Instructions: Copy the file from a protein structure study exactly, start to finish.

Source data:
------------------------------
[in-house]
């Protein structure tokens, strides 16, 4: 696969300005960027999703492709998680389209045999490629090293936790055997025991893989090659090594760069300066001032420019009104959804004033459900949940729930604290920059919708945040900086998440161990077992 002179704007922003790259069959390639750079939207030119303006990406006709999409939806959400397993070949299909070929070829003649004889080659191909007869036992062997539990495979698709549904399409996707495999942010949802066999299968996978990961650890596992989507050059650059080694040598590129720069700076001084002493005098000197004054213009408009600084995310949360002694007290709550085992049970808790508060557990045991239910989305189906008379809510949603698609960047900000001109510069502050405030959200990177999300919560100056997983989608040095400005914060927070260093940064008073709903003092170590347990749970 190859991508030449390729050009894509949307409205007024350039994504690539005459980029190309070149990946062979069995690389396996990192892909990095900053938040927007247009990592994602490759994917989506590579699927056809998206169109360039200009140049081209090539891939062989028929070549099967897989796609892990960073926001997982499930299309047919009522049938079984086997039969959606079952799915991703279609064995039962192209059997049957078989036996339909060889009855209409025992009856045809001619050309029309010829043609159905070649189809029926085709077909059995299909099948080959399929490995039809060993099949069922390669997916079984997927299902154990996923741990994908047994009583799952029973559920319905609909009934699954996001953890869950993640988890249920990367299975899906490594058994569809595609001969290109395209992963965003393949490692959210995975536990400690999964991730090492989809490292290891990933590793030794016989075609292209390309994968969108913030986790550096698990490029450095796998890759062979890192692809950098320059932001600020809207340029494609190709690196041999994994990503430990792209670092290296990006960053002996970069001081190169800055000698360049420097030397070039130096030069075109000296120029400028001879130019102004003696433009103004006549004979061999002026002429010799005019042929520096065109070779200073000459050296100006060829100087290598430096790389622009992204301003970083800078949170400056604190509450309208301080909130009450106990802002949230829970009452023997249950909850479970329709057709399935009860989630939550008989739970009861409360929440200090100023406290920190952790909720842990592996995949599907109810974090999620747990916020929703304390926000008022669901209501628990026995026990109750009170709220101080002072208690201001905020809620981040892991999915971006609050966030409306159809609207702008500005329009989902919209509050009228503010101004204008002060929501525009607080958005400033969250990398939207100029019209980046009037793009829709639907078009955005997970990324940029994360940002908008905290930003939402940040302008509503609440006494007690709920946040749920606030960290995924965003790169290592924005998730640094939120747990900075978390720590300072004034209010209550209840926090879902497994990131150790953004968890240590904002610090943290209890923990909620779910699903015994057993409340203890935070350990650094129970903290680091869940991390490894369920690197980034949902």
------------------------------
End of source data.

[in-house]
């Protein structure tokens, strides 16, 4: 696969300005960027999703492709998680389209045999490629090293936790055997025991893989090659090594760069300066001032420019009104959804004033459900949940729930604290920059919708945040900086998440161990077992 002179704007922003790259069959390639750079939207030119303006990406006709999409939806959400397993070949299909070929070829003649004889080659191909007869036992062997539990495979698709549904399409996707495999942010949802066999299968996978990961650890596992989507050059650059080694040598590129720069700076001084002493005098000197004054213009408009600084995310949360002694007290709550085992049970808790508060557990045991239910989305189906008379809510949603698609960047900000001109510069502050405030959200990177999300919560100056997983989608040095400005914060927070260093940064008073709903003092170590347990749970 190859991508030449390729050009894509949307409205007024350039994504690539005459980029190309070149990946062979069995690389396996990192892909990095900053938040927007247009990592994602490759994917989506590579699927056809998206169109360039200009140049081209090539891939062989028929070549099967897989796609892990960073926001997982499930299309047919009522049938079984086997039969959606079952799915991703279609064995039962192209059997049957078989036996339909060889009855209409025992009856045809001619050309029309010829043609159905070649189809029926085709077909059995299909099948080959399929490995039809060993099949069922390669997916079984997927299902154990996923741990994908047994009583799952029973559920319905609909009934699954996001953890869950993640988890249920990367299975899906490594058994569809595609001969290109395209992963965003393949490692959210995975536990400690999964991730090492989809490292290891990933590793030794016989075609292209390309994968969108913030986790550096698990490029450095796998890759062979890192692809950098320059932001600020809207340029494609190709690196041999994994990503430990792209670092290296990006960053002996970069001081190169800055000698360049420097030397070039130096030069075109000296120029400028001879130019102004003696433009103004006549004979061999002026002429010799005019042929520096065109070779200073000459050296100006060829100087290598430096790389622009992204301003970083800078949170400056604190509450309208301080909130009450106990802002949230829970009452023997249950909850479970329709057709399935009860989630939550008989739970009861409360929440200090100023406290920190952790909720842990592996995949599907109810974090999620747990916020929703304390926000008022669901209501628990026995026990109750009170709220101080002072208690201001905020809620981040892991999915971006609050966030409306159809609207702008500005329009989902919209509050009228503010101004204008002060929501525009607080958005400033969250990398939207100029019209980046009037793009829709639907078009955005997970990324940029994360940002908008905290930003939402940040302008509503609440006494007690709920946040749920606030960290995924965003790169290592924005998730640094939120747990900075978390720590300072004034209010209550209840926090879902497994990131150790953004968890240590904002610090943290209890923990909620779910699903015994057993409340203890935070350990650094129970903290680091869940991390490894369920690197980034949902």